Chronological Formatting

Format can make or break a novel, and it is often difficult to pin down as a writer. At the moment, I’m referring to chronology, but I’m sure I will discuss other forms of format (har har) later.

I don’t recall ever reading a book where I was completely thrown off by the chronology. Most of the time, confusion is revised out before publication (I’m assuming). My absolutely favorite non-linear novel is The River King by Alice Hoffman (my absolute favorite author). I didn’t intentionally model the chronology of Colossus after it, but now that I think of it, they’re very similar. A detective is investigating a death; Evidence leads to a flash-back. (The imagery in this novel is ENTHRALLING, no exaggeration.) Colossus is similar in that a flashback accompanies an event or emotion related to the current narrative.

Two Guns is far more complicated, in that the flashbacks are more like parallel narratives, and there are three of them. They don’t fit together neatly, outside of providing history for the investigation. Needless to say, I need to restructure that.

Now, let’s shift to the overall format of the trilogy:

I started this narrative with a very controlled, unfeeling, flat antagonist. He didn’t even have a real name, he WAS Avery Rhodes (and following up that amazing name was a challenge, which I WON! I think…). After a few weeks of writing a few short stories that were supposed to be the My Name Is Not Heather Stokes collection (and the title makes perfect sense in that context), I realized that I needed to write the inciting incident. I wrote out a short draft of what would become Colossus, and Rhodes bulked up a bit (as a character). Then a friend asked me about his history, and all I could say was, “I dunno… I think there were horses involved?”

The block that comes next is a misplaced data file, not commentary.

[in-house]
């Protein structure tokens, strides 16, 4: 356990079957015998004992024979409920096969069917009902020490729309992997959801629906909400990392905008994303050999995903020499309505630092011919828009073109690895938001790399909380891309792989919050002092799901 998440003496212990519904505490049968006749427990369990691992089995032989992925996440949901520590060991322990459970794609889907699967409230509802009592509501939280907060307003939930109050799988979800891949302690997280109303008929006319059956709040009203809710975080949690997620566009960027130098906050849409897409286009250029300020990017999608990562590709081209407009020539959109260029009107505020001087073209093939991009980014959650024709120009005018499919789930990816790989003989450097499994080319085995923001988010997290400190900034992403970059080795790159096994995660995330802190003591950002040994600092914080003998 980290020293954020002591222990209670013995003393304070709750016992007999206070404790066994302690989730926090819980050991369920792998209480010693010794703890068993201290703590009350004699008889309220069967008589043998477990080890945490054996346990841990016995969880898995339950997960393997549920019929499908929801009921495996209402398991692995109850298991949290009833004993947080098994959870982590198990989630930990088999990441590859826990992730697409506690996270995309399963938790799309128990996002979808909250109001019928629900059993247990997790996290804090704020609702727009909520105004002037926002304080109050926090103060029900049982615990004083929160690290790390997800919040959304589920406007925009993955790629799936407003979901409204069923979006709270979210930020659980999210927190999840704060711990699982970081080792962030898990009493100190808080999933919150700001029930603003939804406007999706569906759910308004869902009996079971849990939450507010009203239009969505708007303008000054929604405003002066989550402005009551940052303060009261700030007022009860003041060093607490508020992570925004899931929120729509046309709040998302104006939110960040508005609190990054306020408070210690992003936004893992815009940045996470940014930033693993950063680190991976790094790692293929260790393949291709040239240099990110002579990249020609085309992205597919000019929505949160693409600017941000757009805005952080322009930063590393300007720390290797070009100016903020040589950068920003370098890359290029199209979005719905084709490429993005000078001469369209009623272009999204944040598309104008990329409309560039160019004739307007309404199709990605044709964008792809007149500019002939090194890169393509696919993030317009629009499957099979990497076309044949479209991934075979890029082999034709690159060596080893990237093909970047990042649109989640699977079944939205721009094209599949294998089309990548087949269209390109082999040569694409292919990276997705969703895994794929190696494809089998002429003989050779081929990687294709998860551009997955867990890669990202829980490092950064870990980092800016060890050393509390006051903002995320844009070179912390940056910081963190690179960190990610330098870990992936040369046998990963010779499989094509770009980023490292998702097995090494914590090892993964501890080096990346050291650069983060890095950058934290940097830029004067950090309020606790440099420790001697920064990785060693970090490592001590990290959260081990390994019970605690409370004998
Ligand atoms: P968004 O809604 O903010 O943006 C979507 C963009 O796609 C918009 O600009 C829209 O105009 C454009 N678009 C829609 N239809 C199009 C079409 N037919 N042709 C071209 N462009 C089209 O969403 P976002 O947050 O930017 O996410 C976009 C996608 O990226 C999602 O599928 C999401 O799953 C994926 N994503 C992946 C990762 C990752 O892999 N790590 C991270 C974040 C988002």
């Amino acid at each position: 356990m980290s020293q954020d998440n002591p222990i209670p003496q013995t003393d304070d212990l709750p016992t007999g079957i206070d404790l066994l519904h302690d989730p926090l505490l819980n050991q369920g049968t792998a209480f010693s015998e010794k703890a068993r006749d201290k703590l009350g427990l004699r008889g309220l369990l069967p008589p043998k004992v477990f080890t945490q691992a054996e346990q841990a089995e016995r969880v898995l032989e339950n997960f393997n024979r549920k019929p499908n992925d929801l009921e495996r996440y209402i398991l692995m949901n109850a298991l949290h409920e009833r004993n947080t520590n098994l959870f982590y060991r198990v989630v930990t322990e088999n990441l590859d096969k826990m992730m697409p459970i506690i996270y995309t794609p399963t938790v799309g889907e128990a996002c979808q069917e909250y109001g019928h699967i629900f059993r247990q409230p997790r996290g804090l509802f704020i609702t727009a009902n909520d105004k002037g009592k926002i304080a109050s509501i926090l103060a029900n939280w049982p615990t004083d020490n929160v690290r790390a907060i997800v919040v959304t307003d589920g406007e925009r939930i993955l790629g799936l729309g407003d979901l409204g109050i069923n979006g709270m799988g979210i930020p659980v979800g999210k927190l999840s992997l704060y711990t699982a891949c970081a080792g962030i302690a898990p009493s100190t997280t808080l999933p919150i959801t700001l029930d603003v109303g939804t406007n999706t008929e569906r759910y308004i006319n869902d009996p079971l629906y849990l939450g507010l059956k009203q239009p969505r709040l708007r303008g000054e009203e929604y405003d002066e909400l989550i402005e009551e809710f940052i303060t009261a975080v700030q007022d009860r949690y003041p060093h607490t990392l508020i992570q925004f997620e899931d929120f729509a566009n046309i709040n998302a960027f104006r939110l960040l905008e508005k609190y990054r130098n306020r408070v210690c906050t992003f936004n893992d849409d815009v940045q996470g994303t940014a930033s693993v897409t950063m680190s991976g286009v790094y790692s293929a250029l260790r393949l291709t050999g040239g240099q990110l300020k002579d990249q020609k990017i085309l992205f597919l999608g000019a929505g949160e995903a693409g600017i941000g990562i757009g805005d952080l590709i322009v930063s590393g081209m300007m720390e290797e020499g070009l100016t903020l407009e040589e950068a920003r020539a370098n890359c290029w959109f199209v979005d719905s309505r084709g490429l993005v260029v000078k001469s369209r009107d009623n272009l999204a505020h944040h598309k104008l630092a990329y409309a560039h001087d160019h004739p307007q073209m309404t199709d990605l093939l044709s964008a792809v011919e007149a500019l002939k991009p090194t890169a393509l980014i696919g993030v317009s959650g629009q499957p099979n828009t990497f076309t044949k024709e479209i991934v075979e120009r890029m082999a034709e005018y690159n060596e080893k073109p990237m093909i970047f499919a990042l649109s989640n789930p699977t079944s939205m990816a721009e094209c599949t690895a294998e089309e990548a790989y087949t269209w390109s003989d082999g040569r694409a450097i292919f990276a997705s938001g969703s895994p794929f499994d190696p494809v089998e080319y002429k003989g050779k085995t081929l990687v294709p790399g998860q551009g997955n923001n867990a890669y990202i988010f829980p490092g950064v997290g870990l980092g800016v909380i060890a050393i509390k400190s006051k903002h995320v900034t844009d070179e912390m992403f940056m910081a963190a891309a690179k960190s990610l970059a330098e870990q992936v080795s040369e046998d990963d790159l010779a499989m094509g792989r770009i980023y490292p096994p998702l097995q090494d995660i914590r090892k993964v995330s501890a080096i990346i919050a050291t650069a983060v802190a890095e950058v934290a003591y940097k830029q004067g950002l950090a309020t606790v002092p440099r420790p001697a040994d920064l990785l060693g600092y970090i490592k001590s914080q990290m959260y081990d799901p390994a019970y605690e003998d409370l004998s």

So I embarked on a journey to Flint Ranch and uncovered its unforgivable secrets, met what became my favorite character of the entire series (Wren Chares), and developed an independent plot line spanning over thirty years that I can’t bring myself to abandon to the cutting-room floor (Phoenix Ascending).

That is where the indecision comes in (Are all of these posts about indecision???). I want to include the backstory, but it won’t fit anywhere as flashbacks. I could make it a stand-alone, like Hannibal Rising, but that doesn’t feel right. There’s too much distance between it and the trilogy.

The other night, I presented this conundrum to my half-sister-in-law, a prolific reader of independent eBooks. She suggested that I split the backstory into two parts (which is easily done), and promote them as novellas between the three books of the trilogy (I believe Erica Crouch did this with her Ignite series). The trilogy loses nothing if someone doesn’t read them, and they only gain if they do! It’s like an Easter egg!

I love this idea! Even better, is that it gave me renewed vision. These past few months have been crappy when it comes to writing and focusing. I’ve gotten little more than revisions done. Now I can write/re-write this narrative that I’m crazy about without feeling like it’s distracting me from the trilogy.


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